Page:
Many think of buying a home as an investment. That’s because you build equity as you pay down the principal on your mortgage. Plus, property values typically increase over time.
New research reveals that many owners who recently sold pocketed a nice profit on their homes. Mid-5 figures, in fact. That’s a good sign that buying a home as an investment can be financially rewarding.
But buying a home as an investment doesn’t pay off for everyone. Real estate market conditions can vary. There’s no guarantee that you’ll come out ahead when it’s time to sell.
Hence, it’s important to research homes for sale carefully. And consult with experts like an experienced real estate agent and skilled financial planner.Ready to buy a home? Start here. (Jan 24th, 2020)
What new data tell us
ATTOM Data Solutions recently surveyed homeowners who sold in the first quarter of 2019. Among the report’s fascinating findings:
- The average price gain was $57,500, on average, since purchase. That’s down from an average gain of $60,000 the previous quarter. But it’s up from one year ago.
- The $57,500 average gain equates to a 31.5 percent return on the purchase price, on average.
- Sellers owned their homes for an average of 8 years.
- Home prices still exceed pre-recession highs in 59 percent of local markets.
- Among 123 metro markets analyzed, those with the highest average home seller returns this quarter were: San Jose (84.1%); San Francisco (70.9%); Seattle (63.1%); Modesto, California (59.7%); and Salt Lake City (56.5%).
How to interpret the data
Todd Teta is ATTOM Data Solutions’ chief product officer. In the report, Teta said: “We are starting to see homes sales prices and profit margins softening for the nation, and the average homeownership tenure did see a slight dip from last quarter.”
Teta added, however, that “home prices are still above pre-recession peaks in 59 percent of local markets. And as the buying season starts to kick into gear, the next few months may provide even more answers to the question of whether a lasso is indeed around the market or if the recent trend is a temporary bump in the ride.”
Realtor and real estate attorney Bruce Ailion says the report’s results make sense. It supports the belief that buying a home as an investment is wise.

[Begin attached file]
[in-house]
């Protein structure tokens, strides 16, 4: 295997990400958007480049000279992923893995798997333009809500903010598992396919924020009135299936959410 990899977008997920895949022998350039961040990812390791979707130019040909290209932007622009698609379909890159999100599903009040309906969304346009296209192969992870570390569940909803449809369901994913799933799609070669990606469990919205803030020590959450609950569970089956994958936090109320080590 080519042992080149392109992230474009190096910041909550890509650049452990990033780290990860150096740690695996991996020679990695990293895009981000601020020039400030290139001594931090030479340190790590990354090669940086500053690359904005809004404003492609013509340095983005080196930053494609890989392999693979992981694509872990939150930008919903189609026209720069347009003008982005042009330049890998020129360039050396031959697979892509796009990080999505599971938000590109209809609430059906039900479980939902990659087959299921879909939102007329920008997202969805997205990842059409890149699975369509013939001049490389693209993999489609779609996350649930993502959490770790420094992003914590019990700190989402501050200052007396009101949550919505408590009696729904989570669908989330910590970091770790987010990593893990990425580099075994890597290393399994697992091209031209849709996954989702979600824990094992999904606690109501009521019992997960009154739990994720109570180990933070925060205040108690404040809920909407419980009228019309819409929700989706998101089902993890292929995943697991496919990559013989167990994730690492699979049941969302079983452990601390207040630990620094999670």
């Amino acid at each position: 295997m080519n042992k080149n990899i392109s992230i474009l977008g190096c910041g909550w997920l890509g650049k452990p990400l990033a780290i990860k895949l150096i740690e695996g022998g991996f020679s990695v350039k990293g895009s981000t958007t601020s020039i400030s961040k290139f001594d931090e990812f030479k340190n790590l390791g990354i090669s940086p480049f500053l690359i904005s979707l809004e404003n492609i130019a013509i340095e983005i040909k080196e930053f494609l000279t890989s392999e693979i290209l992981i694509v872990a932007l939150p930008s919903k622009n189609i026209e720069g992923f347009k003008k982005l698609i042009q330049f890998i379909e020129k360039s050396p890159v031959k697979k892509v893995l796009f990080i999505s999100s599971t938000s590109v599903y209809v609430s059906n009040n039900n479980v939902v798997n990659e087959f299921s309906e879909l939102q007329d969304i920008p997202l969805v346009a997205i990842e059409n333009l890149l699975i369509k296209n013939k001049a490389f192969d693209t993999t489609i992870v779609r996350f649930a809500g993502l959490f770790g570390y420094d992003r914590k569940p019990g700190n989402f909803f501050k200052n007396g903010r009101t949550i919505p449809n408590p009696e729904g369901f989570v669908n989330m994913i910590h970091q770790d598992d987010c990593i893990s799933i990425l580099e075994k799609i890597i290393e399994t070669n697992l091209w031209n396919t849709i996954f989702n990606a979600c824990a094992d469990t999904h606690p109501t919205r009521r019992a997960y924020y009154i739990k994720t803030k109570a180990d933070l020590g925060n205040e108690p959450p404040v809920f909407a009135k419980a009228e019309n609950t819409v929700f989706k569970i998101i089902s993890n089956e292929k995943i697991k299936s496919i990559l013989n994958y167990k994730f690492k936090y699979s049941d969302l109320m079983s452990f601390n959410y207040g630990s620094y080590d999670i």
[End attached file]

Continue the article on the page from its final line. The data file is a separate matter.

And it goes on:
“Someone who bought a home in 2006 at the peak of the market and sold today may reap a small profit. But someone who bought eight years ago, at the bottom of the market, might have a much bigger profit. So $57,500, or a 31.5 percent return, seems appropriate,” says Ailion.
Keith Baker is the Mortgage Banking Program coordinator and faculty at North Lake College. He says it’s important to consider these numbers in context before buying a home as an investment.
“It’s not surprising that sellers who purchased a home between 2009 and 2012 have made gains on their sales. One can always make money buying at the bottom and selling after a recovery,” notes Baker.
Buying a home as an investment
If you’re shopping for a home, you should be careful. Viewing your home as an investment could be a mistake, some experts agree.
“Buying a home rather than renting can make financial sense. And it can help you grow your net worth in the long term. But it’s dangerous to think of your home as an investment,” says G. Brian Davis, real estate investor and co-founder of SparkRental.
Say your home appreciates in value. “Problem is, you can’t access your equity without selling the home or taking on debt through a home equity loan or HELOC,” says Davis.
Plus, regarding your home as an investment can cause you to justify overspending on housing.
“You can tell yourself, ‘Well, sure, it’s more than we wanted to spend. But it’s an investment,’” Davis says.
Instead, Davis adds, true investments should be strategic, diversified and generate passive income. Good examples include stocks, stock funds, rental properties, REITs and bonds.
“Buyers should think of their home as an expense, not an investment.” –G. Davis Baker, co-founder, SparkRental
“Suppose 90 percent of your net worth is tied up in your house. That means your wealth is dangerously tied to one asset in one location,” notes Davis.
That’s why Davis and Baker believe buyers should think of their home as an expense, not an investment.
“The 31.5 percent return in the ATTOM report equates to less than 4 percent per year on an unleveraged investment. That return is really not that great,” says Baker. “An unleveraged investment in an S&P 500 indexed fund over that same eight-year period would have returned 222 percent.”
The flip side of the argument
On the other hand, others feel that buying a home as an investment is smart.
“Historically, well-located quality real estate has increased in value at a much greater rate than inflation,” says Ailion. “The trick is to buy quality, hold for the long term, and try to beat other indexes.”
Say you bought a brand-new $200,000 home and put down $6,000. You held it for three years and sold it for $231,500 for a net profit (after selling costs) of $18,000.
“Your $6,000 invested returned you $18,000 in three years. That equates to 100 percent per year. Try doing that in the stock market,” Ailion says.
Real estate, unlike other asset classes, allows owner occupant investors to borrow long term and with very low down payments and interest rates. Also, you pay no capital gains tax if you meet certain criteria, unlike with stocks.
“This makes real estate one of the best investments around,” insists Ailion.
Start building your net worth
Thought about finally breaking into the housing market? Real estate is still a good deal, with interest rates as low as they are.
See if you can qualify to buy a home and check today’s rates at the below link.Verify your new rate (Jan 24th, 2020)